Type O Negative Life Is Killing Me
Monday, June 16, 2003 @ 11:48 AM
The latest CD, their first collection of new material in four years, Life Is Killing Me, is another richly textured canvas of sublime sonic beauty that defies categorization. For the uninitiated, they are “new wave goth-metal doom-pop”; or perhaps, “Black Sabbath meets The Sisters Of Mercy at Beatlemania vs. Lenny Bruce and The Cocteau Twins featuring Midge Ure”. Got that?
However they will be classified in music history, Type O Negative rock, and Life Is Killing Me surpasses the far-reaching boundaries they established for themselves on their first four records (1991’s Slow, Deep And Hard, 1993’s Bloody Kisses, 1996’s October Rust and 1999’s World Coming Down).
“LIKM” begins with a slow, Sabbath-y dirge that segues into the whallop-packing
“I Don’t Wanna Be Me” that is surely Type O’s “Paranoid.” Not the slow-simmering
thunder they usually open their records with, this is a “Kick Out The Jams, Motherfuckers!”-kind of song that finally unleashes Kenny Hickey to deliver his most smoldering guitar playing ever – guitar work that fans of TON’s live shows have long been acquainted with. Peter Steele’s lyrics and vocal gristle are evocative of some serious pain, but the results are strictly for the headbangers.
Whatever is going on in singer/bassist/lyricist Steele’s life, this disc is colored with his angst and rage and pain – there simply isn’t a pharmaceutical mood-elevator strong-enough to quell this man’s ire. Be that as it may, songs like the superb “Life Is Killing Me,” “Anesthesia,” “The Dream Is Dead” and “Less Than Zero (<0)” would only resonate as homage to poems from Sylvia Plath’s “The Bell Jar” if not for the velvety- plush piano-keyboards of a certain Josh Silver, whose contributions to this band are forever humble and unsung… and who, coupled with Hickey’s guitar slashing out riff after riff and Johnny Kelly’s technical understated brilliance “behind the kit,” (he does so much more than just keep a beat), conjure a storm of mesmerizing Pixar-like animation.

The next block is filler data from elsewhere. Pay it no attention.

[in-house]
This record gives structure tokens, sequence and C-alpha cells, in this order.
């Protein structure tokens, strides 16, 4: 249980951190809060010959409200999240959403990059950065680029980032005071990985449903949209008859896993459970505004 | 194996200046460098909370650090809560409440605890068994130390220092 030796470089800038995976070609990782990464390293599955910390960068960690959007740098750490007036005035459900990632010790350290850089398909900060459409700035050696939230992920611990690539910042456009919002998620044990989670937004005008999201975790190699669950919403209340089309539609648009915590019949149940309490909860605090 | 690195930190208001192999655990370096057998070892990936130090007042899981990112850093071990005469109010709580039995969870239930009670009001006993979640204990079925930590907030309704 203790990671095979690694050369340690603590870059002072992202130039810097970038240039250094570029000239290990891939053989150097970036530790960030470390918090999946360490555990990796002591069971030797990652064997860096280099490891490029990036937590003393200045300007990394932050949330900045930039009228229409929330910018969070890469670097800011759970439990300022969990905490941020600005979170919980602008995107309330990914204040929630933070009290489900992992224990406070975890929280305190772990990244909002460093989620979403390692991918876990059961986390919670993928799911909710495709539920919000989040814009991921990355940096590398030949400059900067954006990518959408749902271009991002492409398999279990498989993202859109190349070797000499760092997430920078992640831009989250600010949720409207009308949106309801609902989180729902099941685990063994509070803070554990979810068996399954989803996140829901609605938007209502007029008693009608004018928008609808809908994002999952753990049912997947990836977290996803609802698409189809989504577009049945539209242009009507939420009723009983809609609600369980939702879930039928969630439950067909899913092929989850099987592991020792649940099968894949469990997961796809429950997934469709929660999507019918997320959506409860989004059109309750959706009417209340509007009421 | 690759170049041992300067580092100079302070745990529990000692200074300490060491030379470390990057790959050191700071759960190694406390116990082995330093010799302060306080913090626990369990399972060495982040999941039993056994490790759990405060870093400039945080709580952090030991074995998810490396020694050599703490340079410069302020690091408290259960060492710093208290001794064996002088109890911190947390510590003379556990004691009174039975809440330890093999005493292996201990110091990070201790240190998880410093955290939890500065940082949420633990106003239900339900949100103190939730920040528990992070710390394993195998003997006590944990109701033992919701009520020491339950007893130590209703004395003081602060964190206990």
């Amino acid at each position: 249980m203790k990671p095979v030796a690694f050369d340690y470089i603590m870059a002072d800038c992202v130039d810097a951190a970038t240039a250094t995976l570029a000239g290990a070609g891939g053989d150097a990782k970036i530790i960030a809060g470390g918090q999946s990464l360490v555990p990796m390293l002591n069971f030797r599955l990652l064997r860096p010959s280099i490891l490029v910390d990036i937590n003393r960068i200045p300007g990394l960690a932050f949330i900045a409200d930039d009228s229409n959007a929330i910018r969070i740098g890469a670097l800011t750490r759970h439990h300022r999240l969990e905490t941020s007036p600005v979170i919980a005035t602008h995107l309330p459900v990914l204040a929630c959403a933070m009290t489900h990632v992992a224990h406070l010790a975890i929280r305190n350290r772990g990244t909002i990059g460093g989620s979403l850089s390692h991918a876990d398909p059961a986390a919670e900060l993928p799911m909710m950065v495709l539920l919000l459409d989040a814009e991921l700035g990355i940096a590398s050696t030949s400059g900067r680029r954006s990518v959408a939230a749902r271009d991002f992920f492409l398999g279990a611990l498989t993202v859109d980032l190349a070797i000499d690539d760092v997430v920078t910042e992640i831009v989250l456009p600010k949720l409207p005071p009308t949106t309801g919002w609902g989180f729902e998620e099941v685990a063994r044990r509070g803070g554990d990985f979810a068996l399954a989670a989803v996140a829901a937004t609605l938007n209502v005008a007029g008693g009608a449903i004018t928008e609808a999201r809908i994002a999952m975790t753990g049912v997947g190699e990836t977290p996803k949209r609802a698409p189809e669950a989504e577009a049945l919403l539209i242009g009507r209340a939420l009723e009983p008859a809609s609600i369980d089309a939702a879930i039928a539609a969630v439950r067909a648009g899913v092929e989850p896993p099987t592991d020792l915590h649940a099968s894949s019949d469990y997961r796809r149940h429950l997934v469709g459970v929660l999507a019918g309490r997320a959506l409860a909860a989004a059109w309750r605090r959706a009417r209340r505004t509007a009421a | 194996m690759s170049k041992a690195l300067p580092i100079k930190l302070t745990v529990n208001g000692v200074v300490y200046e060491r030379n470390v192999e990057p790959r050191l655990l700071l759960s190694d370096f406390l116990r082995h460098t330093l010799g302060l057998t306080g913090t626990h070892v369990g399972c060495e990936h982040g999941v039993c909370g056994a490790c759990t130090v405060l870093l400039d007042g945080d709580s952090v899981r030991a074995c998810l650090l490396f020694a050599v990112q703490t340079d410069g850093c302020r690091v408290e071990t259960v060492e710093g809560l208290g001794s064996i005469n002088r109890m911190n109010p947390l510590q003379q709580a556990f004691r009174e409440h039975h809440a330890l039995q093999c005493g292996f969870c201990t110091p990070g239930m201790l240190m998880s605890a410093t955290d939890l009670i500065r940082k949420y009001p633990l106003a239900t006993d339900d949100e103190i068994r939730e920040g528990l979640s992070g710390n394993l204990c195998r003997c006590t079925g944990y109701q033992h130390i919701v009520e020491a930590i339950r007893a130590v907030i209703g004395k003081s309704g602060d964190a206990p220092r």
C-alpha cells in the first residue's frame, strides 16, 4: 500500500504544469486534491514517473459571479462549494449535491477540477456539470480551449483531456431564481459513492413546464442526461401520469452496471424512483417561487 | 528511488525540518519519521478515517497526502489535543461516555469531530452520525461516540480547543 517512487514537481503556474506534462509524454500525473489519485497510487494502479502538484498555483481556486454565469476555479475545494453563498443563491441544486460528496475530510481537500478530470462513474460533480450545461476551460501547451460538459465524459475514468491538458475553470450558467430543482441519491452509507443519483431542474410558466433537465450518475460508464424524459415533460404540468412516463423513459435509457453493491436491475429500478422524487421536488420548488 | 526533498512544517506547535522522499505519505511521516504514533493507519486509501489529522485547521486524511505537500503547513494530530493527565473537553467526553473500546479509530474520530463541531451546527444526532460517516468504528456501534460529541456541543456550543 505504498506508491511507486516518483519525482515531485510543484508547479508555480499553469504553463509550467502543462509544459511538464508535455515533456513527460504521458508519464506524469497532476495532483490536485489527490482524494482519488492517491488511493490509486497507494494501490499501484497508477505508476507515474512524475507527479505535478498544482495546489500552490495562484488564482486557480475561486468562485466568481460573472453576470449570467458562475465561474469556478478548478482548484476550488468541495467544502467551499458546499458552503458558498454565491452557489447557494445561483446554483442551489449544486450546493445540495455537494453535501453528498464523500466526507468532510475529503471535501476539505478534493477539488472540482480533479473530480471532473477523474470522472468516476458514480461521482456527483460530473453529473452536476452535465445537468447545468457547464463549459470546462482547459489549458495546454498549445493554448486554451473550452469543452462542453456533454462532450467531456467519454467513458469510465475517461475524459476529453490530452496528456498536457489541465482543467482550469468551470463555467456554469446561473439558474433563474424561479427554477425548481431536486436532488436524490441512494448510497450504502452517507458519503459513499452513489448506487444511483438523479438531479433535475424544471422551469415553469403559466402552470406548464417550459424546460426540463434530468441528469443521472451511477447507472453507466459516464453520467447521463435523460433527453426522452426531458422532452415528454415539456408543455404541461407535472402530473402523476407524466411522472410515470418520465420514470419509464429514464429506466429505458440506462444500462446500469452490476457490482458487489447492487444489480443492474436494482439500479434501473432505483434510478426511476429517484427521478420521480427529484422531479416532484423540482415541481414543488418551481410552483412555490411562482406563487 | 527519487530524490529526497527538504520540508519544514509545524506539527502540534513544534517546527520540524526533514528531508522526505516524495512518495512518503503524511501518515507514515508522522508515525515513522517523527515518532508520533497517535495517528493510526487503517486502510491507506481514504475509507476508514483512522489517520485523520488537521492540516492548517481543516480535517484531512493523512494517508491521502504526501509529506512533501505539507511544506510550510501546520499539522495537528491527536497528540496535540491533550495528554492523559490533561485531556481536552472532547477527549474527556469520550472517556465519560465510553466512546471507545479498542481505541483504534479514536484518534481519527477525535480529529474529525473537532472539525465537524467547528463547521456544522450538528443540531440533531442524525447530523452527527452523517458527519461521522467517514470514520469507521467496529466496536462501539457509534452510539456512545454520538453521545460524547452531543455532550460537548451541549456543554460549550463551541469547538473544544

The lost-love mourned in “Electro-cute” must have been some kind of spectacular woman for Steele and his cohorts-in-grime to create the Beatles-esque aural-sex of
this incredible song, with it’s lilting “la, la, la’s” and “Sgt. Pepper” keyboard-cum-orchestra. The pretty “your cold eyes/of Coney Island sand” married to the grim banality of “you were about as real as your tits” lyrics – drenched in Josh Silver’s and Kenny Hickey’s haunting raining keyboards and guitar with Johnny Kelly’s steady marching drums – would make everyone from Paul McCartney to Varg Vikernes shed a tear.
Type O’s ability to create beautiful pop notwithstanding, their penchant for being clever is ever-present on “I Like Goils” (which features former drummer and Life Of Agony skins-beater Sal Abruscato on backing vox). “Goils” is Steele’s personal response, a rollicking and funny temper-tantrum about being hounded by “men who love men” --shall we say -- but rocks no matter what your sexual preference is (and Steele states his, plainly: “My tattooed ass/reads ‘Exit Only.’) “How Could She” continues his affinity for women of the televised sort in a roll call of both animated and Technicolor flesh-and-blood (he name-checks ‘Penelope Pitstop’ AND ‘Samantha Stevens’ among others.) And if that doesn’t whet your appetite, for what outshines their earlier interest in covers, the ironically-chosen fast-crunching and brutally executed “Angry Inch” (from the musical and film Hedwig And The Angry Inch) about a post-op trans-sexual grimly assessing his/her botched post-surgery nightmare…. Well, then wrap your ears around the anthemic “If You Don’t Kill Me I’m Going To Have To Kill You (Gimme That).”
With Life Is Killing Me, Type O Negative manage to stay within their dark medium of contrasting color and bleakness, yet they have also created some sensational songs that are both elegant and pounding. Fans of Bloody Kisses and October Rust will find this a welcome compliment to those compositions. And, most importantly, Type O demonstrate that some of the most beautiful works of art are created amidst despair and extreme suffering. Life may be killing Type O Negative, but the legacy they are creating is museum-quality.
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Like the paintings of Manet, and Velazquez, Type O Negative’s music is always beautiful, often poignant, but notably awash in black: it’s a dichotomy of vibrant color and infinite darkness that characterizes the masterpieces of the painters, and the band collectively known as Type O Negative.
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